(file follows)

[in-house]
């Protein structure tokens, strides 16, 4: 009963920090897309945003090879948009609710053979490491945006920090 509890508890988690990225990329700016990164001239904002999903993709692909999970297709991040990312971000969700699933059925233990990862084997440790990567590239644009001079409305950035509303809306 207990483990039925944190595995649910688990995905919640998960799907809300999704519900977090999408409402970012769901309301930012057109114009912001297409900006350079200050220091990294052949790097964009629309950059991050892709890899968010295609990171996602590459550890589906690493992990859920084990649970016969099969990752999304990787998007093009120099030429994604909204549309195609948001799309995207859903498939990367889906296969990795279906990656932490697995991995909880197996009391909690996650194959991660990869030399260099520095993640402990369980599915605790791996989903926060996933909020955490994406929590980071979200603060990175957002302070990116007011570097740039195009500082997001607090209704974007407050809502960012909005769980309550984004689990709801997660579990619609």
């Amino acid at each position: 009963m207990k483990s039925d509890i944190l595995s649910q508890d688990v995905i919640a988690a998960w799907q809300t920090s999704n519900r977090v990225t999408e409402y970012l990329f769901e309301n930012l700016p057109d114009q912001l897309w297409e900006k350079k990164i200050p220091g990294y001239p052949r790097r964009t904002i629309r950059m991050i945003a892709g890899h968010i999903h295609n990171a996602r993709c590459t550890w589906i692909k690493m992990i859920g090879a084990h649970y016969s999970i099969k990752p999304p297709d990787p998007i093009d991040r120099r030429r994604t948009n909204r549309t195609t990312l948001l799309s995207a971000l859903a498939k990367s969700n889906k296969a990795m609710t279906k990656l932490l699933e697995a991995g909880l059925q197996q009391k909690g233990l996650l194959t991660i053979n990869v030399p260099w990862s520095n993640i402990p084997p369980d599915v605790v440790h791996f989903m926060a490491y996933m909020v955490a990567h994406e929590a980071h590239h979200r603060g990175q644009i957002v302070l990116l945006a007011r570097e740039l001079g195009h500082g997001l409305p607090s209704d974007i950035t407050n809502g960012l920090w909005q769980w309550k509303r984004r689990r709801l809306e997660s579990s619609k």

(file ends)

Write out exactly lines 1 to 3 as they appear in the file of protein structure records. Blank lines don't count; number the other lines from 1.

[in-house]
């Protein structure tokens, strides 16, 4: 009963920090897309945003090879948009609710053979490491945006920090 509890508890988690990225990329700016990164001239904002999903993709692909999970297709991040990312971000969700699933059925233990990862084997440790990567590239644009001079409305950035509303809306 207990483990039925944190595995649910688990995905919640998960799907809300999704519900977090999408409402970012769901309301930012057109114009912001297409900006350079200050220091990294052949790097964009629309950059991050892709890899968010295609990171996602590459550890589906690493992990859920084990649970016969099969990752999304990787998007093009120099030429994604909204549309195609948001799309995207859903498939990367889906296969990795279906990656932490697995991995909880197996009391909690996650194959991660990869030399260099520095993640402990369980599915605790791996989903926060996933909020955490994406929590980071979200603060990175957002302070990116007011570097740039195009500082997001607090209704974007407050809502960012909005769980309550984004689990709801997660579990619609």
């Amino acid at each position: 009963m207990k483990s039925d509890i944190l595995s649910q508890d688990v995905i919640a988690a998960w799907q809300t920090s999704n519900r977090v990225t999408e409402y970012l990329f769901e309301n930012l700016p057109d114009q912001l897309w297409e900006k350079k990164i200050p220091g990294y001239p052949r790097r964009t904002i629309r950059m991050i945003a892709g890899h968010i999903h295609n990171a996602r993709c590459t550890w589906i692909k690493m992990i859920g090879a084990h649970y016969s999970i099969k990752p999304p297709d990787p998007i093009d991040r120099r030429r994604t948009n909204r549309t195609t990312l948001l799309s995207a971000l859903a498939k990367s969700n889906k296969a990795m609710t279906k990656l932490l699933e697995a991995g909880l059925q197996q009391k909690g233990l996650l194959t991660i053979n990869v030399p260099w990862s520095n993640i402990p084997p369980d599915v605790v440790h791996f989903m926060a490491y996933m909020v955490a990567h994406e929590a980071h590239h979200r603060g990175q644009i957002v302070l990116l945006a007011r570097e740039l001079g195009h500082g997001l409305p607090s209704d974007i950035t407050n809502g960012l920090w909005q769980w309550k509303r984004r689990r709801l809306e997660s579990s619609k």